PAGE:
Buying Coins to Hedge Against Inflation

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Earlier today I wrote about Kyle Bass buying $1 million of nickels.

That seemed like a weird investment. Kyle Bass is a lot smarter than I pretend to be, however, so maybe I thought maybe I was missing something.

It's undeniably true that the metal materials in US Nickels is worth more than the coins. But melting U.S. coins is illegal, so realizing that value might be challenging.

One surprising thing I discovered is that many people who are hoarding nickels are doing so as a hedge against hyper-inflation.

How do you buy currency to hedge against inflation in that currency?

SurvivalBlog argues that when countries revalue their currencies by dropping a zero in the aftermath of inflation, they often merely revalue the paper money. The coins are left circulating at face value.

As previously noted in SurvivalBlog, inflation of the U.S. dollar has been chronic, cumulative, and insidious. So much so that turns of phrase from old movies like "penny candy" and "its your nickel" (to describe the cost of a call on a pay phone) now seem quaint and outdated. When inflationgoes on long enough, the number of digits required to express a price grows too large. (As has been seen with the Italian lira, the Zimbabwean dollar, and countless other currencies.) One whitewash solution to chronic inflation that several other nations have chosen is dropping one, two, or even three zeros from their currency, in an overnight revaluation, with a mandatory paper currency exchange. The history of the past century has shown that when doing so, most governments re-issue only new paper currency, but leave the old coinage in circulation, at the same face value. This is because the sheer logistics of a coinage swap would be daunting.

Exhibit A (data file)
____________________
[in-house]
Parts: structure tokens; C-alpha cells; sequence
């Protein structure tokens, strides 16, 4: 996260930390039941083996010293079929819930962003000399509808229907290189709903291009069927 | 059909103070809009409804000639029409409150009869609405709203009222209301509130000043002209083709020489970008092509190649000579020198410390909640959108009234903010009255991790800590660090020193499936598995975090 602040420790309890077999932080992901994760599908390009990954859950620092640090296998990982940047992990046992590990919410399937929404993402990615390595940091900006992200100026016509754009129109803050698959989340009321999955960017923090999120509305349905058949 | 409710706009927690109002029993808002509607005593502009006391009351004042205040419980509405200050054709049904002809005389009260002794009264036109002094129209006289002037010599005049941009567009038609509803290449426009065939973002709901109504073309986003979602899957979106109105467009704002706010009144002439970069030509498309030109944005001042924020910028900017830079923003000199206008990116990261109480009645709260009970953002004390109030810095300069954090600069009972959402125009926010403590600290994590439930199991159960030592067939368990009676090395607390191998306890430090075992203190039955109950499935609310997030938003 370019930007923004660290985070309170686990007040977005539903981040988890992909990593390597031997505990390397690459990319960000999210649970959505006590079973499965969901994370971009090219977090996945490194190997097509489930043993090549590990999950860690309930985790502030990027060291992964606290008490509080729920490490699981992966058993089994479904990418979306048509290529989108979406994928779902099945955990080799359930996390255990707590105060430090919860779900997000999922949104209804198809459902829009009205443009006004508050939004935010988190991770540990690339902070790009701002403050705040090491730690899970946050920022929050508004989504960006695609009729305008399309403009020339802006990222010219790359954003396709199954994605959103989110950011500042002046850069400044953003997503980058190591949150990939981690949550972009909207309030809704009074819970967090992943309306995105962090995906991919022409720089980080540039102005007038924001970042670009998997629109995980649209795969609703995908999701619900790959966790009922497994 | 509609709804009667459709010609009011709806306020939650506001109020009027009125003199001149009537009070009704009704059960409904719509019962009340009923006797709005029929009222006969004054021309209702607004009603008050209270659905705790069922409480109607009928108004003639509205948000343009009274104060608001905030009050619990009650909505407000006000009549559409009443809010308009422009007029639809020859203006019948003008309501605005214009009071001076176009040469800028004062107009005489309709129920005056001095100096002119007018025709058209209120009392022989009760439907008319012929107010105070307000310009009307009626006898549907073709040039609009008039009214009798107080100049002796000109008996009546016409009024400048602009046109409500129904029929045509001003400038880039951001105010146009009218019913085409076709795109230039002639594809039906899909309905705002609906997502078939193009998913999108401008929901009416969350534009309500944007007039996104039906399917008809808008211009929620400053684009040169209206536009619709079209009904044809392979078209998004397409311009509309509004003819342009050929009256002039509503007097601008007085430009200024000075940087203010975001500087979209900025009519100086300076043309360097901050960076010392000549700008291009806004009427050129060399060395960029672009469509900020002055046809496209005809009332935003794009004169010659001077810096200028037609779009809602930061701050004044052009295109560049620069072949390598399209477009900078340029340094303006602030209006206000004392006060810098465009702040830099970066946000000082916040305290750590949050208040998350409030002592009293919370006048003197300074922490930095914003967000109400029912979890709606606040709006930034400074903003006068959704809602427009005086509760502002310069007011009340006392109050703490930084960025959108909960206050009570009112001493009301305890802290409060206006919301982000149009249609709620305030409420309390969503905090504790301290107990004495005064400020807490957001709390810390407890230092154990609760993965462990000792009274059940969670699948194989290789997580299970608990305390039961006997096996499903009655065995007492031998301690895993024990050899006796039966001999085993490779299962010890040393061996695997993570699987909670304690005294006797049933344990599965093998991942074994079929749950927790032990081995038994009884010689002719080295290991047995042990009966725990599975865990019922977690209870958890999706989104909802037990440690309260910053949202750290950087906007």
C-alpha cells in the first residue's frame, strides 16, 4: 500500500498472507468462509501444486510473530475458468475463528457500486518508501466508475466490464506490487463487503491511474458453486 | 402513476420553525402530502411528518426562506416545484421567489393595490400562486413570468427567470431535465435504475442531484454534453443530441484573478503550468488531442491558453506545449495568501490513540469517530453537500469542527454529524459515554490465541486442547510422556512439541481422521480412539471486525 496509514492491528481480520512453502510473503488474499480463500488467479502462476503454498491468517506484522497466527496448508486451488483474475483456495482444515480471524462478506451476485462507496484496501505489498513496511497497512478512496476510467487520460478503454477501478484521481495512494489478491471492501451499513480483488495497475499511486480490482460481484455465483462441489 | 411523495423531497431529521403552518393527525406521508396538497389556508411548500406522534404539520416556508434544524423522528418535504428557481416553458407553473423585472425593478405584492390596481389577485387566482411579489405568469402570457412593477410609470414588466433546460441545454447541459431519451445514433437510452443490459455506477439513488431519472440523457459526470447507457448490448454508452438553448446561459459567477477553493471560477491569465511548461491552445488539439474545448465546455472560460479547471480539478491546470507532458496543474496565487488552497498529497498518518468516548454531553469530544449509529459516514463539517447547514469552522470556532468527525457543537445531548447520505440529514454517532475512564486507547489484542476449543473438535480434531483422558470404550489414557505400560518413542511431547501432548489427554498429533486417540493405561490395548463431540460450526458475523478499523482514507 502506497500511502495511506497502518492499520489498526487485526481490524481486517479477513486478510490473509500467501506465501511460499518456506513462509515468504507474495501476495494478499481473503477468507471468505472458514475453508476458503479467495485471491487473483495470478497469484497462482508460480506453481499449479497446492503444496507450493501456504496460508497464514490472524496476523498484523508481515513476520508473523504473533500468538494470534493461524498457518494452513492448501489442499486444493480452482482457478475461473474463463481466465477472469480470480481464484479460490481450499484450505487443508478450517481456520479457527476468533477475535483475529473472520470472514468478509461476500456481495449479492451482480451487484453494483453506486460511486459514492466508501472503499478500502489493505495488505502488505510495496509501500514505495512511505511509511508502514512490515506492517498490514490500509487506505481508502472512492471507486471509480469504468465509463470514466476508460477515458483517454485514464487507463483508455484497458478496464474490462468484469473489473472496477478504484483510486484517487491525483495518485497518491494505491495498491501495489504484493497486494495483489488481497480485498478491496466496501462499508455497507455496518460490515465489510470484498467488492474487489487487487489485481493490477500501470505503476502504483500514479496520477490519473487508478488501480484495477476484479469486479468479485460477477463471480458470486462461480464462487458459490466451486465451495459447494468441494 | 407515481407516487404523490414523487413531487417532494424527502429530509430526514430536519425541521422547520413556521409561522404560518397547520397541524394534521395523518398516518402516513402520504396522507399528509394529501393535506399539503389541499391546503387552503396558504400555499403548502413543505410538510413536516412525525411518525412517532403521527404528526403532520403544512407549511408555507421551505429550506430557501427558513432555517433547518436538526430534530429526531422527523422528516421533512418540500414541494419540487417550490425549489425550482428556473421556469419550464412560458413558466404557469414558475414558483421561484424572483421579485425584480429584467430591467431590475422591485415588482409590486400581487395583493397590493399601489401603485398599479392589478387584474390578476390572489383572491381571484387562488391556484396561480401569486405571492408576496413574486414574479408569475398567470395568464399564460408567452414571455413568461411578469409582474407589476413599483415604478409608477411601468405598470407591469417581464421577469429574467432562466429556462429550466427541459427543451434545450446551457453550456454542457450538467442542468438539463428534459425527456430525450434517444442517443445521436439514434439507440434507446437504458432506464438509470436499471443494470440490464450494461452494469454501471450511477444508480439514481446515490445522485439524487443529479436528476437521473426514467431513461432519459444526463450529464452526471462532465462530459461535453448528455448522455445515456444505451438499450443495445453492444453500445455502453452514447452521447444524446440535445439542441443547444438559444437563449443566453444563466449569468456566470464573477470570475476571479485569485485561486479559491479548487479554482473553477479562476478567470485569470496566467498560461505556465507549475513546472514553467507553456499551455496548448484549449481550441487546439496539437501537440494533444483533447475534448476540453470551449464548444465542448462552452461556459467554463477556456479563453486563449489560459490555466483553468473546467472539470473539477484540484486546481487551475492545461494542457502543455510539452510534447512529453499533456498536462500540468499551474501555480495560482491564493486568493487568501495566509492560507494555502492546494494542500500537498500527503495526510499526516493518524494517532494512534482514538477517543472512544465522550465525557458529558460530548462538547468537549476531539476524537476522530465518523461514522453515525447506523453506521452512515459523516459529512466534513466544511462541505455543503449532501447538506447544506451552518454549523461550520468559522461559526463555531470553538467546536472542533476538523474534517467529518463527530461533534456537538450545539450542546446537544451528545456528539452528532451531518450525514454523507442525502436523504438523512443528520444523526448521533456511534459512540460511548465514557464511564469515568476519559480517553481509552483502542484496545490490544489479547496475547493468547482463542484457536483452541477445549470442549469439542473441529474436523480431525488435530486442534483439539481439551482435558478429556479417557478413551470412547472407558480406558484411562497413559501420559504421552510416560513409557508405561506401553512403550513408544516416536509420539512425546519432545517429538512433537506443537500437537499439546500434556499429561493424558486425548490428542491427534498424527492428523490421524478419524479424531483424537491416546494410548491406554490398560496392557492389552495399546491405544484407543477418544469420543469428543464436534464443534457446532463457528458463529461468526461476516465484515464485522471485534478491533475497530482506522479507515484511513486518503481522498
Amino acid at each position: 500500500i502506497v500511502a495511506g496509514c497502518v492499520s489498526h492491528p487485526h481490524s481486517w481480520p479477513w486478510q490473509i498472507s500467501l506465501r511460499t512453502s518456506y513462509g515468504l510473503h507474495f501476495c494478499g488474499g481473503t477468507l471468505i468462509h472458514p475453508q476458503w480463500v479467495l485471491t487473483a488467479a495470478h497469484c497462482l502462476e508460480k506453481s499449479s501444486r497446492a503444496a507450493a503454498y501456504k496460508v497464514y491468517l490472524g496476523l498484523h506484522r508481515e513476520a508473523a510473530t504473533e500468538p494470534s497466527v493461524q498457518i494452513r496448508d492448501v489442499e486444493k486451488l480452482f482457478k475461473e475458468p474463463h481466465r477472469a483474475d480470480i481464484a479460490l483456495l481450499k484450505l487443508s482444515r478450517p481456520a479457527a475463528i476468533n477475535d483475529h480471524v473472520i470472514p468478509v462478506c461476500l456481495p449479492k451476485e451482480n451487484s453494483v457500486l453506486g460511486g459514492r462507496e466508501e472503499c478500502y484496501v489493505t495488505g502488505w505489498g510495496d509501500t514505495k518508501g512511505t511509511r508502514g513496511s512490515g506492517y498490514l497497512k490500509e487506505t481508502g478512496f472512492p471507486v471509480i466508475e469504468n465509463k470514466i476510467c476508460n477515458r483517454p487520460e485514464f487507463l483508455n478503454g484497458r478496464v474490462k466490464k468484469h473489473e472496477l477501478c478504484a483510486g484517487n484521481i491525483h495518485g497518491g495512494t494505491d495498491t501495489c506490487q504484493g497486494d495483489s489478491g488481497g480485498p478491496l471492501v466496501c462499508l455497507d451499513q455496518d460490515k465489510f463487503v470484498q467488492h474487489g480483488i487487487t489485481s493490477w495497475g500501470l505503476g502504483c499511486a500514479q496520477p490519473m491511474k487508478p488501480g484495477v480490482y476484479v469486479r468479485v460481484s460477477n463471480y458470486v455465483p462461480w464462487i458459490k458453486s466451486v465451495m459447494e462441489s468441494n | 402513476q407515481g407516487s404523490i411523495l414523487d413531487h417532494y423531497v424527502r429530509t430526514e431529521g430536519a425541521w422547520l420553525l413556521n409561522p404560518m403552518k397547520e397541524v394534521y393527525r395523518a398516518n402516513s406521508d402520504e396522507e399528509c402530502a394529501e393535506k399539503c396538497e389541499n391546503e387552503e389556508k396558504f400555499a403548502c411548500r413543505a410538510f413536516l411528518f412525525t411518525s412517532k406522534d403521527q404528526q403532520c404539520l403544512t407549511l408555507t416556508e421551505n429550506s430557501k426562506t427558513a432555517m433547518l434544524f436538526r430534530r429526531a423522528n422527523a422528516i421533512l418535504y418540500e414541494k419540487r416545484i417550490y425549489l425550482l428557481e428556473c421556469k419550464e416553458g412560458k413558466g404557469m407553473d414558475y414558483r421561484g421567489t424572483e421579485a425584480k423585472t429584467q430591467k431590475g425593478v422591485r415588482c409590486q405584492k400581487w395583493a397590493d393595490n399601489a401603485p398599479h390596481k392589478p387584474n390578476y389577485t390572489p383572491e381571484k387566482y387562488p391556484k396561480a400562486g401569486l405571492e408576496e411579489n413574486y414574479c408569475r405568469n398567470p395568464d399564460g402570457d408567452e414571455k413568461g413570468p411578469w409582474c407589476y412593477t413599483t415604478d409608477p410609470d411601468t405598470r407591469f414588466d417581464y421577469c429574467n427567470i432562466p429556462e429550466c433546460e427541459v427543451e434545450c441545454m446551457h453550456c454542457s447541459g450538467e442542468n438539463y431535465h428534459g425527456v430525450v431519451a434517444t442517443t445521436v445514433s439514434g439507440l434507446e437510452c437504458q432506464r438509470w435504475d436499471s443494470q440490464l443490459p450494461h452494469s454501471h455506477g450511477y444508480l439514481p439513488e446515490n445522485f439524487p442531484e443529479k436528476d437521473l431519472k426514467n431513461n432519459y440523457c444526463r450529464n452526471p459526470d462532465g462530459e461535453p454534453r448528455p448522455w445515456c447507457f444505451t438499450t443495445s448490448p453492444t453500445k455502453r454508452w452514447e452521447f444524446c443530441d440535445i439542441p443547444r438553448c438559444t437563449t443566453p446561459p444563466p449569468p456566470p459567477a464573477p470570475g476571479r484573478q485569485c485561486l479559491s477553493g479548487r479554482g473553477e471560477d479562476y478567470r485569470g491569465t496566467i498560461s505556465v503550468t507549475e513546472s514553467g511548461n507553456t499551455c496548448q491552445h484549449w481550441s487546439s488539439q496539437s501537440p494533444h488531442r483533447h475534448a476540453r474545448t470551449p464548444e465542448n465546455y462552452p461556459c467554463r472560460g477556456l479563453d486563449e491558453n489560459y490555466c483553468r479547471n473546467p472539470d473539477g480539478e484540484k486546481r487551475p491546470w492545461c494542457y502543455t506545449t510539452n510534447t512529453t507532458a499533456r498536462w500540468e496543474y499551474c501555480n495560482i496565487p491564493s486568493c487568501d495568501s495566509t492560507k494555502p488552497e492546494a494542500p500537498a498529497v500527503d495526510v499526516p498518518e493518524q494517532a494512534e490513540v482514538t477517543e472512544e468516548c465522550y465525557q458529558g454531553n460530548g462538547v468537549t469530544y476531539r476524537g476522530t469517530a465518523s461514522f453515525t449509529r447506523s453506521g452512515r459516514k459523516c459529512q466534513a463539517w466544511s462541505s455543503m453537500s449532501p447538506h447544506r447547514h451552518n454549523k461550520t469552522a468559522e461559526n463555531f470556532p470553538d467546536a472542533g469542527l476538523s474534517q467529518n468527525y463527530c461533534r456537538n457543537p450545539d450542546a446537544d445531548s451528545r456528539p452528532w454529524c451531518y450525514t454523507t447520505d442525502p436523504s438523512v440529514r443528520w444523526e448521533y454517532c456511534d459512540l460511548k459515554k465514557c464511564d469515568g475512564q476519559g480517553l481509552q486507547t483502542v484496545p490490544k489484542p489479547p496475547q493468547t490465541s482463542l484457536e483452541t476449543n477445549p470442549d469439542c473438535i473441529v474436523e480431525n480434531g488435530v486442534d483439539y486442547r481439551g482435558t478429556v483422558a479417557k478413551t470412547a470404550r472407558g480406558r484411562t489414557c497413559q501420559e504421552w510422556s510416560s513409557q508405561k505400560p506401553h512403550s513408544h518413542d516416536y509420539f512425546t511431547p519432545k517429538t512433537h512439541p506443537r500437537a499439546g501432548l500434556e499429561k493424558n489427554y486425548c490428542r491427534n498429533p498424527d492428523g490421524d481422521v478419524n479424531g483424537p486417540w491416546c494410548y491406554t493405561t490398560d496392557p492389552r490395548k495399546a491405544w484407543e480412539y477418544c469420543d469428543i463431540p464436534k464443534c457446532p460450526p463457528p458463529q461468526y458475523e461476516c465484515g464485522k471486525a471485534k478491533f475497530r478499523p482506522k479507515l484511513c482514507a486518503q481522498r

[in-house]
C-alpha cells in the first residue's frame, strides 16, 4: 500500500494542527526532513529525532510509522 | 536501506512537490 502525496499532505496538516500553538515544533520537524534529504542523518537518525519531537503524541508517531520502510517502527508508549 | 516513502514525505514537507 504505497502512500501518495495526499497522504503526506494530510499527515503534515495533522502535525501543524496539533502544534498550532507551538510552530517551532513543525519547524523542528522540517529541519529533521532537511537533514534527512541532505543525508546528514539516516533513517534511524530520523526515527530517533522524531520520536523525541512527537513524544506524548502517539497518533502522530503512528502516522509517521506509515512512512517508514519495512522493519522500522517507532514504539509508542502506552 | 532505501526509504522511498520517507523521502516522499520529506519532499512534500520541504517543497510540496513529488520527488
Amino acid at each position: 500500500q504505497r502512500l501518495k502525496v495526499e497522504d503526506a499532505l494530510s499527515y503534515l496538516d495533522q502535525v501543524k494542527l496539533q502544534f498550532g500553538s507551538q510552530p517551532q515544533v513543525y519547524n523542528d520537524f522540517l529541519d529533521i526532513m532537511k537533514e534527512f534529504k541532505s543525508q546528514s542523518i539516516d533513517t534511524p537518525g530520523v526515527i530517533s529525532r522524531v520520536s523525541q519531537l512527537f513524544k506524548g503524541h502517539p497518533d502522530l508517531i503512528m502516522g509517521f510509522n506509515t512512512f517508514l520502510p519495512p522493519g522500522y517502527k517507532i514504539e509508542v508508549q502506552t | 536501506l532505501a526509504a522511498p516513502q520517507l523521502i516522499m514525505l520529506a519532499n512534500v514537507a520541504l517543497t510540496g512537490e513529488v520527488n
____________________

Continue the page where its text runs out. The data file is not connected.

Typically, this leaves the holders of coinage as the unexpected beneficiaries of a 10x, 100x, or even 1,000x gain of the purchasing power of their coins. Governments just assume that most citizens just have a couple of pocketfuls of coins at any given time. So if a currency swap were to happen while you are sitting on a big pile of nickels, then you would make a handsome profit. To "cash in," you could merely spend your saved nickels in the new currency regime.

Hoarding nickels may also be a bet that the composition will change.

It seems impractical for the U.S. to continue minting coins with face values below the cost of their metal. So eventually the government may start using less nickel in the nickels. This could inflate the value of the pre-change nickels.

So maybe nickle-hoarding isn't knuckle-headed.

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